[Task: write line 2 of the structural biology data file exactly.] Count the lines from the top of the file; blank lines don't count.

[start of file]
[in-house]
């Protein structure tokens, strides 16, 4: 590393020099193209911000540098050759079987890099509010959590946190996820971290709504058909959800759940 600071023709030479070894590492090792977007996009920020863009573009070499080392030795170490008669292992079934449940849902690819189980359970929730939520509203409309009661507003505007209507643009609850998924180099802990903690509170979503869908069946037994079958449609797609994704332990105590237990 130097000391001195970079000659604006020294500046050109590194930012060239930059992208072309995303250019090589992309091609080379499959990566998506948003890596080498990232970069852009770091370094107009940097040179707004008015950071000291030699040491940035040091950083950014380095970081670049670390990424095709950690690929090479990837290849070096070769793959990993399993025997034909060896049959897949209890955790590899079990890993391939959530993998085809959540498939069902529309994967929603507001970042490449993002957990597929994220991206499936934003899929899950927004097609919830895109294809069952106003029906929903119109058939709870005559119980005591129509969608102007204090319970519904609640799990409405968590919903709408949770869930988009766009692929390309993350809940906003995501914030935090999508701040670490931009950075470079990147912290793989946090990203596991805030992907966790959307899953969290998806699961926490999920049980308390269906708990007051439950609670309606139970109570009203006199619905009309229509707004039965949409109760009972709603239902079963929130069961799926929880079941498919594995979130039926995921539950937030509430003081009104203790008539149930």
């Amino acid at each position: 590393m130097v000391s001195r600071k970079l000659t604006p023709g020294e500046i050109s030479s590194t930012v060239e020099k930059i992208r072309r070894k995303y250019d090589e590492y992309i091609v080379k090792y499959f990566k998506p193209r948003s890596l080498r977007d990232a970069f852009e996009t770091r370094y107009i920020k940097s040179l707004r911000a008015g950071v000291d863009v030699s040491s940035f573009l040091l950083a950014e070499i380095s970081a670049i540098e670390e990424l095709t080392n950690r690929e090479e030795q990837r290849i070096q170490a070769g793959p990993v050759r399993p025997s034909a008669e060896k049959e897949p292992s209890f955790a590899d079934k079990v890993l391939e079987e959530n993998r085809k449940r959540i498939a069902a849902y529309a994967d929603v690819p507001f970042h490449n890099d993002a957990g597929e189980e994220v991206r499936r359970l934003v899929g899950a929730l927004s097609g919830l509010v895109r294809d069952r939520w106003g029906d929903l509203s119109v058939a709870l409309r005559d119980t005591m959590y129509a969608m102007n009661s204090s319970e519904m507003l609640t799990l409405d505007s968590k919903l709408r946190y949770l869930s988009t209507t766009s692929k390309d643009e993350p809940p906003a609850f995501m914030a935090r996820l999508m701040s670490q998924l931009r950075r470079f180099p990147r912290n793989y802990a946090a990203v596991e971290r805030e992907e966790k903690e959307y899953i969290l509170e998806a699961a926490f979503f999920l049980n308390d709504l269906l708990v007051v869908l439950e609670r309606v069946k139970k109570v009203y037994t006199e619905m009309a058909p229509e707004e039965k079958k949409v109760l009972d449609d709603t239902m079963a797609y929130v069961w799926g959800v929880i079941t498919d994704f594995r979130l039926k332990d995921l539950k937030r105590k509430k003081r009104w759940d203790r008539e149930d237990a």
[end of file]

């Protein structure tokens, strides 16, 4: 590393020099193209911000540098050759079987890099509010959590946190996820971290709504058909959800759940 600071023709030479070894590492090792977007996009920020863009573009070499080392030795170490008669292992079934449940849902690819189980359970929730939520509203409309009661507003505007209507643009609850998924180099802990903690509170979503869908069946037994079958449609797609994704332990105590237990 130097000391001195970079000659604006020294500046050109590194930012060239930059992208072309995303250019090589992309091609080379499959990566998506948003890596080498990232970069852009770091370094107009940097040179707004008015950071000291030699040491940035040091950083950014380095970081670049670390990424095709950690690929090479990837290849070096070769793959990993399993025997034909060896049959897949209890955790590899079990890993391939959530993998085809959540498939069902529309994967929603507001970042490449993002957990597929994220991206499936934003899929899950927004097609919830895109294809069952106003029906929903119109058939709870005559119980005591129509969608102007204090319970519904609640799990409405968590919903709408949770869930988009766009692929390309993350809940906003995501914030935090999508701040670490931009950075470079990147912290793989946090990203596991805030992907966790959307899953969290998806699961926490999920049980308390269906708990007051439950609670309606139970109570009203006199619905009309229509707004039965949409109760009972709603239902079963929130069961799926929880079941498919594995979130039926995921539950937030509430003081009104203790008539149930």